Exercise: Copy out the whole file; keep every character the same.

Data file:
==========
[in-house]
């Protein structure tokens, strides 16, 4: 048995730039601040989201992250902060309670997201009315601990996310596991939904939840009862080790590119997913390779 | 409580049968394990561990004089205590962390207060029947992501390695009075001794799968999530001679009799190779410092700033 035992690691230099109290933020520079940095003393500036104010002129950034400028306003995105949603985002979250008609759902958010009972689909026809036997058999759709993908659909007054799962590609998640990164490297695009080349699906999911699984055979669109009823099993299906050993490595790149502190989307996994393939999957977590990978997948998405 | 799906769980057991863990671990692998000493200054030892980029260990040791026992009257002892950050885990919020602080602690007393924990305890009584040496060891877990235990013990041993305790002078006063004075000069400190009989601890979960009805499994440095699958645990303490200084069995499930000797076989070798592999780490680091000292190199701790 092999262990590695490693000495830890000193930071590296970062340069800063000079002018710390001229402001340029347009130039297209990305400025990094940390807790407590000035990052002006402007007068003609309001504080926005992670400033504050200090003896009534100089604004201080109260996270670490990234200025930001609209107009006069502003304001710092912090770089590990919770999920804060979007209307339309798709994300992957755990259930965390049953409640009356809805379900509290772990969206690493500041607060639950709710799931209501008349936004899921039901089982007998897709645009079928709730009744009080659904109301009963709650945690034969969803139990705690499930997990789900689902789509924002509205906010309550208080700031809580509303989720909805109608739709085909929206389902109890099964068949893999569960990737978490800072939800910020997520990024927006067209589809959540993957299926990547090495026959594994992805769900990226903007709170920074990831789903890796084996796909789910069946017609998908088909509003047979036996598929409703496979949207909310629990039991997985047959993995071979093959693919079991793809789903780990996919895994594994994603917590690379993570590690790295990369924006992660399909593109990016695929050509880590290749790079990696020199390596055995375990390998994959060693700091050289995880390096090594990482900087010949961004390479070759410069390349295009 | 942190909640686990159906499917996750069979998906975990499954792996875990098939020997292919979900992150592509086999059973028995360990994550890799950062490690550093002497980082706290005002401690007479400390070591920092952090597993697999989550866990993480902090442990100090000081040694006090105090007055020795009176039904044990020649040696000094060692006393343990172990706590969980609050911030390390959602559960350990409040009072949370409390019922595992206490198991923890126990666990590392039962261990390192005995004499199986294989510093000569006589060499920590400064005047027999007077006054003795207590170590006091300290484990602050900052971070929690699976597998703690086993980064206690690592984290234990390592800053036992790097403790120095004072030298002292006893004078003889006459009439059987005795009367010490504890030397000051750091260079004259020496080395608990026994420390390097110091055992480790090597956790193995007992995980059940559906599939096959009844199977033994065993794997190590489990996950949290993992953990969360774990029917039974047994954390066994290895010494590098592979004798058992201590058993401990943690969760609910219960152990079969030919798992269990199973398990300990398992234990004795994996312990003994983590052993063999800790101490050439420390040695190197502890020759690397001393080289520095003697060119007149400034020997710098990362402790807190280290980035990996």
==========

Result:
[in-house]
């Protein structure tokens, strides 16, 4: 048995730039601040989201992250902060309670997201009315601990996310596991939904939840009862080790590119997913390779 | 409580049968394990561990004089205590962390207060029947992501390695009075001794799968999530001679009799190779410092700033 035992690691230099109290933020520079940095003393500036104010002129950034400028306003995105949603985002979250008609759902958010009972689909026809036997058999759709993908659909007054799962590609998640990164490297695009080349699906999911699984055979669109009823099993299906050993490595790149502190989307996994393939999957977590990978997948998405 | 799906769980057991863990671990692998000493200054030892980029260990040791026992009257002892950050885990919020602080602690007393924990305890009584040496060891877990235990013990041993305790002078006063004075000069400190009989601890979960009805499994440095699958645990303490200084069995499930000797076989070798592999780490680091000292190199701790 092999262990590695490693000495830890000193930071590296970062340069800063000079002018710390001229402001340029347009130039297209990305400025990094940390807790407590000035990052002006402007007068003609309001504080926005992670400033504050200090003896009534100089604004201080109260996270670490990234200025930001609209107009006069502003304001710092912090770089590990919770999920804060979007209307339309798709994300992957755990259930965390049953409640009356809805379900509290772990969206690493500041607060639950709710799931209501008349936004899921039901089982007998897709645009079928709730009744009080659904109301009963709650945690034969969803139990705690499930997990789900689902789509924002509205906010309550208080700031809580509303989720909805109608739709085909929206389902109890099964068949893999569960990737978490800072939800910020997520990024927006067209589809959540993957299926990547090495026959594994992805769900990226903007709170920074990831789903890796084996796909789910069946017609998908088909509003047979036996598929409703496979949207909310629990039991997985047959993995071979093959693919079991793809789903780990996919895994594994994603917590690379993570590690790295990369924006992660399909593109990016695929050509880590290749790079990696020199390596055995375990390998994959060693700091050289995880390096090594990482900087010949961004390479070759410069390349295009 | 942190909640686990159906499917996750069979998906975990499954792996875990098939020997292919979900992150592509086999059973028995360990994550890799950062490690550093002497980082706290005002401690007479400390070591920092952090597993697999989550866990993480902090442990100090000081040694006090105090007055020795009176039904044990020649040696000094060692006393343990172990706590969980609050911030390390959602559960350990409040009072949370409390019922595992206490198991923890126990666990590392039962261990390192005995004499199986294989510093000569006589060499920590400064005047027999007077006054003795207590170590006091300290484990602050900052971070929690699976597998703690086993980064206690690592984290234990390592800053036992790097403790120095004072030298002292006893004078003889006459009439059987005795009367010490504890030397000051750091260079004259020496080395608990026994420390390097110091055992480790090597956790193995007992995980059940559906599939096959009844199977033994065993794997190590489990996950949290993992953990969360774990029917039974047994954390066994290895010494590098592979004798058992201590058993401990943690969760609910219960152990079969030919798992269990199973398990300990398992234990004795994996312990003994983590052993063999800790101490050439420390040695190197502890020759690397001393080289520095003697060119007149400034020997710098990362402790807190280290980035990996």